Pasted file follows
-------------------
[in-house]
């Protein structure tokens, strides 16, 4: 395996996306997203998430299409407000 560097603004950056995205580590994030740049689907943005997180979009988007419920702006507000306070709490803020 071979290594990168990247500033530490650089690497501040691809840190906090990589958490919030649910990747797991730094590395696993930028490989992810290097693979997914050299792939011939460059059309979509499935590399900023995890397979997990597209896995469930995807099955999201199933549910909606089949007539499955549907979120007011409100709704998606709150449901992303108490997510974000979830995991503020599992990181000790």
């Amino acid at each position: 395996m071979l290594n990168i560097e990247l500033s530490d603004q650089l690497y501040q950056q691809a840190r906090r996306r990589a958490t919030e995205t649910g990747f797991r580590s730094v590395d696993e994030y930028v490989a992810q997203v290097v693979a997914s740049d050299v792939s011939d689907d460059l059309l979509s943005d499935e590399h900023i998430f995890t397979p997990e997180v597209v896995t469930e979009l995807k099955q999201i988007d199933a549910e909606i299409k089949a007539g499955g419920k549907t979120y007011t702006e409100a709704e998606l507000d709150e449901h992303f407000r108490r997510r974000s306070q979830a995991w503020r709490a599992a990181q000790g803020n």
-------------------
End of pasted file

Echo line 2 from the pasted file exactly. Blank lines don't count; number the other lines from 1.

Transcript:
């Protein structure tokens, strides 16, 4: 395996996306997203998430299409407000 560097603004950056995205580590994030740049689907943005997180979009988007419920702006507000306070709490803020 071979290594990168990247500033530490650089690497501040691809840190906090990589958490919030649910990747797991730094590395696993930028490989992810290097693979997914050299792939011939460059059309979509499935590399900023995890397979997990597209896995469930995807099955999201199933549910909606089949007539499955549907979120007011409100709704998606709150449901992303108490997510974000979830995991503020599992990181000790």